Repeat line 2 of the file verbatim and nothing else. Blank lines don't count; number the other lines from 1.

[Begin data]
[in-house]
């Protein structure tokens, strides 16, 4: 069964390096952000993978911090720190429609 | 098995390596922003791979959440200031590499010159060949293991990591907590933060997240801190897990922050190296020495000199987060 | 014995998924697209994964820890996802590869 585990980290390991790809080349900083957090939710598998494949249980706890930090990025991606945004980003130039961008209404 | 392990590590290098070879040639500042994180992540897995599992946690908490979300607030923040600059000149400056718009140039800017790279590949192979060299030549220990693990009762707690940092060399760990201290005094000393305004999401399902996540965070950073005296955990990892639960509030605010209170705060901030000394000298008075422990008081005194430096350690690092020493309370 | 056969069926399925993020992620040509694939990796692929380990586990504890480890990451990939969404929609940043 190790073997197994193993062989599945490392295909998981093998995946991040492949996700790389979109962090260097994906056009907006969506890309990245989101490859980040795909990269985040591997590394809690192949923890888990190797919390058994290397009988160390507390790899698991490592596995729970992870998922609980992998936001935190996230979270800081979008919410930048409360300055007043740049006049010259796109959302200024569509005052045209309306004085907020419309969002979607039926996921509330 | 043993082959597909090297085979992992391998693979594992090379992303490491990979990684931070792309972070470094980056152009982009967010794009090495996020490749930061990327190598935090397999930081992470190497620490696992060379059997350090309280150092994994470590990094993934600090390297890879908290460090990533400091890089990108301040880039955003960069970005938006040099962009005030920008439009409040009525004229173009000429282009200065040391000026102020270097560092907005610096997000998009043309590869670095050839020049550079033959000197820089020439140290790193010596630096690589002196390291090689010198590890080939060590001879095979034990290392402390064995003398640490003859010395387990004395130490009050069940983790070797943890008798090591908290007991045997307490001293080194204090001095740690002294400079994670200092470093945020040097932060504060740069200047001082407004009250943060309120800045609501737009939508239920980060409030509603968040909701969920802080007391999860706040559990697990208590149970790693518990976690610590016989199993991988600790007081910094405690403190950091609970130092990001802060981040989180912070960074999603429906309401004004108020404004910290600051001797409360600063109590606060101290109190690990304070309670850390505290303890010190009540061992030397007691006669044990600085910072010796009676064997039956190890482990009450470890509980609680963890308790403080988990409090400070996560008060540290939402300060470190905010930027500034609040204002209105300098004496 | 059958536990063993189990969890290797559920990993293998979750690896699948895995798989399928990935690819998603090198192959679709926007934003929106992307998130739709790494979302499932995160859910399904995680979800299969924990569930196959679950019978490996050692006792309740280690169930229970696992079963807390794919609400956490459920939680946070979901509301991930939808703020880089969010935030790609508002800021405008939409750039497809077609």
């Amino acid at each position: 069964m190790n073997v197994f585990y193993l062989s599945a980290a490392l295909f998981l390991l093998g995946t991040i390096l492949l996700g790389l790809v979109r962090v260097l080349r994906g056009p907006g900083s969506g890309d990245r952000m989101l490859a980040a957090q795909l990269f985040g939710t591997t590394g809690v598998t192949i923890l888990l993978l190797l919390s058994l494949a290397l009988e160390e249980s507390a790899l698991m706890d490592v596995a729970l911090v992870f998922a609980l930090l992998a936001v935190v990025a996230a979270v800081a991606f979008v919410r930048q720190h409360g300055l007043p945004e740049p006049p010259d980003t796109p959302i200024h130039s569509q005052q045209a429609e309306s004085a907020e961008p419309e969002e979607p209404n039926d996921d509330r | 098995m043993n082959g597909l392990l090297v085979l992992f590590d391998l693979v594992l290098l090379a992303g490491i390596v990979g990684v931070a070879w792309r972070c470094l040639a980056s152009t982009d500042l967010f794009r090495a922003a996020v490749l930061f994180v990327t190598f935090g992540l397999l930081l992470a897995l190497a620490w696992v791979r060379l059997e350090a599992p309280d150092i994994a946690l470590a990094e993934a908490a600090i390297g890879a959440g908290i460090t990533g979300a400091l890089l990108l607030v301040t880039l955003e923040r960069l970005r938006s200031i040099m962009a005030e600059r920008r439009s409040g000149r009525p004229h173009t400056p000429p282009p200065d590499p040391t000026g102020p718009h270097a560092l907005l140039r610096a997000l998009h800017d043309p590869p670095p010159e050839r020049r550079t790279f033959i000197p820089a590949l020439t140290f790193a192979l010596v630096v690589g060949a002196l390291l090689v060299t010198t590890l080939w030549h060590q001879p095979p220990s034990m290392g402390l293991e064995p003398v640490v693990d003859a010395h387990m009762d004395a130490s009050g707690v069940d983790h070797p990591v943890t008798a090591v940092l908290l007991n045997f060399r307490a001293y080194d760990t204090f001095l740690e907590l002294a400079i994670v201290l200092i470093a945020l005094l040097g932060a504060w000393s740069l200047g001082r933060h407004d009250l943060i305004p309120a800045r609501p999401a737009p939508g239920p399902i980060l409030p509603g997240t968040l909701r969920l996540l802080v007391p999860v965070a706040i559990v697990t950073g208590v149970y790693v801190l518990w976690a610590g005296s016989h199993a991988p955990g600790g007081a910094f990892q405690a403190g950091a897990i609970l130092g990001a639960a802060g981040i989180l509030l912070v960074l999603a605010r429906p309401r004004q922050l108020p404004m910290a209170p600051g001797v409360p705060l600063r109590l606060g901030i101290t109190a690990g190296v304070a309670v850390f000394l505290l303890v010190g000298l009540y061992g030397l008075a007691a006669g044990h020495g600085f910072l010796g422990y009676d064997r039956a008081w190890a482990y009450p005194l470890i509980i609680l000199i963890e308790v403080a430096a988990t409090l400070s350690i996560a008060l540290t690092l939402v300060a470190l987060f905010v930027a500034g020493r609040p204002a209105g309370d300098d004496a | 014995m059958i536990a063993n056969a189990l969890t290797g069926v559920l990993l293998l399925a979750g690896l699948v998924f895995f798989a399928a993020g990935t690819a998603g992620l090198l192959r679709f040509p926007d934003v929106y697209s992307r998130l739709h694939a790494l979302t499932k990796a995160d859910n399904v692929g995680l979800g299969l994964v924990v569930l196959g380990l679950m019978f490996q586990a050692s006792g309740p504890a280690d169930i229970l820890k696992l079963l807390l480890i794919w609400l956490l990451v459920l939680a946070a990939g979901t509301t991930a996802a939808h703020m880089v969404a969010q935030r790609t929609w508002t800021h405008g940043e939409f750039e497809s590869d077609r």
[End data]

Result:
């Protein structure tokens, strides 16, 4: 069964390096952000993978911090720190429609 | 098995390596922003791979959440200031590499010159060949293991990591907590933060997240801190897990922050190296020495000199987060 | 014995998924697209994964820890996802590869 585990980290390991790809080349900083957090939710598998494949249980706890930090990025991606945004980003130039961008209404 | 392990590590290098070879040639500042994180992540897995599992946690908490979300607030923040600059000149400056718009140039800017790279590949192979060299030549220990693990009762707690940092060399760990201290005094000393305004999401399902996540965070950073005296955990990892639960509030605010209170705060901030000394000298008075422990008081005194430096350690690092020493309370 | 056969069926399925993020992620040509694939990796692929380990586990504890480890990451990939969404929609940043 190790073997197994193993062989599945490392295909998981093998995946991040492949996700790389979109962090260097994906056009907006969506890309990245989101490859980040795909990269985040591997590394809690192949923890888990190797919390058994290397009988160390507390790899698991490592596995729970992870998922609980992998936001935190996230979270800081979008919410930048409360300055007043740049006049010259796109959302200024569509005052045209309306004085907020419309969002979607039926996921509330 | 043993082959597909090297085979992992391998693979594992090379992303490491990979990684931070792309972070470094980056152009982009967010794009090495996020490749930061990327190598935090397999930081992470190497620490696992060379059997350090309280150092994994470590990094993934600090390297890879908290460090990533400091890089990108301040880039955003960069970005938006040099962009005030920008439009409040009525004229173009000429282009200065040391000026102020270097560092907005610096997000998009043309590869670095050839020049550079033959000197820089020439140290790193010596630096690589002196390291090689010198590890080939060590001879095979034990290392402390064995003398640490003859010395387990004395130490009050069940983790070797943890008798090591908290007991045997307490001293080194204090001095740690002294400079994670200092470093945020040097932060504060740069200047001082407004009250943060309120800045609501737009939508239920980060409030509603968040909701969920802080007391999860706040559990697990208590149970790693518990976690610590016989199993991988600790007081910094405690403190950091609970130092990001802060981040989180912070960074999603429906309401004004108020404004910290600051001797409360600063109590606060101290109190690990304070309670850390505290303890010190009540061992030397007691006669044990600085910072010796009676064997039956190890482990009450470890509980609680963890308790403080988990409090400070996560008060540290939402300060470190905010930027500034609040204002209105300098004496 | 059958536990063993189990969890290797559920990993293998979750690896699948895995798989399928990935690819998603090198192959679709926007934003929106992307998130739709790494979302499932995160859910399904995680979800299969924990569930196959679950019978490996050692006792309740280690169930229970696992079963807390794919609400956490459920939680946070979901509301991930939808703020880089969010935030790609508002800021405008939409750039497809077609």